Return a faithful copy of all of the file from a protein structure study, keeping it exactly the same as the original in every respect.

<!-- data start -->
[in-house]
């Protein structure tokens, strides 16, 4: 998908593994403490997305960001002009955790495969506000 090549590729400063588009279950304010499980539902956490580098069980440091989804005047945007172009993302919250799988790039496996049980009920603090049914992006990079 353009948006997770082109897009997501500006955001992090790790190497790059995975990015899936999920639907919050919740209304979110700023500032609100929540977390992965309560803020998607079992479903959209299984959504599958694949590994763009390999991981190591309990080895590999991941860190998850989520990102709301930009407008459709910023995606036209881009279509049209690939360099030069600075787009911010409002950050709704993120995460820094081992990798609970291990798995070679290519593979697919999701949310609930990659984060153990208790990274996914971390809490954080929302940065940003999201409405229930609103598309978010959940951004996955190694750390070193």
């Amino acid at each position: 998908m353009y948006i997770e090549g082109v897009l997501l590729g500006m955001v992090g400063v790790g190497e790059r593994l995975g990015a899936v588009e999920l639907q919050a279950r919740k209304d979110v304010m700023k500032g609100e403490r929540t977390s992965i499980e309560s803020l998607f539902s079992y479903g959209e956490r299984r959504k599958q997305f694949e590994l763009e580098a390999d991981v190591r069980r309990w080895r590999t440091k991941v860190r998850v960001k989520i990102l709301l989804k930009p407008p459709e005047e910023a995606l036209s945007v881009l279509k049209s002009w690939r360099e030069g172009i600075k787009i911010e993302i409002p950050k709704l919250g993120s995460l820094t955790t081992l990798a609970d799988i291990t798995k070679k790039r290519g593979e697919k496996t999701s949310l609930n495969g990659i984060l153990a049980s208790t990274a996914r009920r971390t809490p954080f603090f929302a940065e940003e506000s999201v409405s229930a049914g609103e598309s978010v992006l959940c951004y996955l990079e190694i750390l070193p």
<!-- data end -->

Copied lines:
[in-house]
């Protein structure tokens, strides 16, 4: 998908593994403490997305960001002009955790495969506000 090549590729400063588009279950304010499980539902956490580098069980440091989804005047945007172009993302919250799988790039496996049980009920603090049914992006990079 353009948006997770082109897009997501500006955001992090790790190497790059995975990015899936999920639907919050919740209304979110700023500032609100929540977390992965309560803020998607079992479903959209299984959504599958694949590994763009390999991981190591309990080895590999991941860190998850989520990102709301930009407008459709910023995606036209881009279509049209690939360099030069600075787009911010409002950050709704993120995460820094081992990798609970291990798995070679290519593979697919999701949310609930990659984060153990208790990274996914971390809490954080929302940065940003999201409405229930609103598309978010959940951004996955190694750390070193």
């Amino acid at each position: 998908m353009y948006i997770e090549g082109v897009l997501l590729g500006m955001v992090g400063v790790g190497e790059r593994l995975g990015a899936v588009e999920l639907q919050a279950r919740k209304d979110v304010m700023k500032g609100e403490r929540t977390s992965i499980e309560s803020l998607f539902s079992y479903g959209e956490r299984r959504k599958q997305f694949e590994l763009e580098a390999d991981v190591r069980r309990w080895r590999t440091k991941v860190r998850v960001k989520i990102l709301l989804k930009p407008p459709e005047e910023a995606l036209s945007v881009l279509k049209s002009w690939r360099e030069g172009i600075k787009i911010e993302i409002p950050k709704l919250g993120s995460l820094t955790t081992l990798a609970d799988i291990t798995k070679k790039r290519g593979e697919k496996t999701s949310l609930n495969g990659i984060l153990a049980s208790t990274a996914r009920r971390t809490p954080f603090f929302a940065e940003e506000s999201v409405s229930a049914g609103e598309s978010v992006l959940c951004y996955l990079e190694i750390l070193p």